Q. But you said they weren't transparent, right?

The President. No, they weren't transparent. They were transparent at that time, but when we saw what happened, they could have been transparent much earlier than they were.

Q. That was a month after China discovered the virus.

The President. Right. But China—just so you understand, China is not a beneficiary here. China has thousands and thousands of people. China has gone through hell over this. They've gone through hell. And I've had conversations with President Xi. I just wish they could have told us earlier. They knew they had a problem earlier. I wish they could have said that.

Q. But this was a month after——

Coronavirus Testing Access/Availability of Medical Supplies and Equipment

Q. Mr. President, are you able to share—thank you for the numbers on the testing, by the way.

The President. Thank you.

Q. Are you able to share any other hard numbers on number of available tests, on number of ventilators in the Federal stockpile? And——

The President. Well, I'm going to leave that up to Dr. Fauci and everybody else. And I think the answer is: We want to share them. I would imagine we want to share the numbers as— Admiral, do you want to discuss that?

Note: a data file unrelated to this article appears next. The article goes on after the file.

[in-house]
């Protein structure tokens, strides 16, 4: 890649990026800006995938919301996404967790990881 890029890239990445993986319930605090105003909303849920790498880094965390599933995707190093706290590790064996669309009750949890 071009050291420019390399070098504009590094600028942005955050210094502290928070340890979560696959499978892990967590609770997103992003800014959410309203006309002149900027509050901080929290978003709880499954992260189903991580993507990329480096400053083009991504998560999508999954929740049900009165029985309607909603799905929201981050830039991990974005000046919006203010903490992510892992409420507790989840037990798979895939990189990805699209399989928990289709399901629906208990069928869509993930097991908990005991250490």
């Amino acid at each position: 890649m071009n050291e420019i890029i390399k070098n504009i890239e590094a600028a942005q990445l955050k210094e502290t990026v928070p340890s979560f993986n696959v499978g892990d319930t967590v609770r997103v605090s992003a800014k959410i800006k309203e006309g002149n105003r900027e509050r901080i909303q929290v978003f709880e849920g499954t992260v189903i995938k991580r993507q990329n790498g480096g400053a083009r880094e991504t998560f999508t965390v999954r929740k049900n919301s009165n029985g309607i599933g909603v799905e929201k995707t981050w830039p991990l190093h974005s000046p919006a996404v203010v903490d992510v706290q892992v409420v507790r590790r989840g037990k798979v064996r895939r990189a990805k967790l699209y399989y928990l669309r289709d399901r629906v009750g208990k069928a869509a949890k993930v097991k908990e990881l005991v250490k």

Q. The 500 billion masks that you cited, they are due for delivery in 18 months——

The President. Not "billion." No. Not billion.

Q. Five hundred million masks. Excuse me. Thank you.

The President. Yes. [Laughter] I said, "Wait a minute."

Q. The half a billion masks, they're due for delivery, according to HHS, within 18 months. The last number on ventilators we had was twelve to 13,000. Can you give us an updated number on that?

The President. Well, there's never been numbers like this. You know, a ventilator is a machine. It's a very complex machine. And to think that we have to order hundreds of thousands—nobody has ever heard of a thing like this.

You know, when we had, in the stockpile—we had thousands in a stockpile. Thousands, ready to go. That's a lot. All of a sudden, you need hundreds of thousands. And you're not talking about—you know, the mask is whether it's plastic or whether it's material; that's one thing. But you're talking about a very sophisticated, heavily computerized machine—and delicate. And you need hundreds of thousands of them. Nobody has ever heard of a thing like that.

With that being said, General Motors, Ford, so many companies—I had three calls yesterday directly. Without having to institute—like, "You will do this"—these companies are making them right now. But to think of these numbers, it's pretty mindboggling.

Q. Mr. President——

Q. Do you have numbers to share though, right now? Do you have numbers to share with us right now? Do you—[inaudible]—the stockpile?

The President. Well—Mike, go ahead, please.

Vice President Pence. Yes, you bet. Well, we've spoken a lot about masks this morning, but the President has also given the Task Force a priority of assessing the availability and expanding the availability of ventilators. And, on Monday, we will detail some very encouraging news for Americans.

[Vice President Pence continued his remarks, concluding as follows.]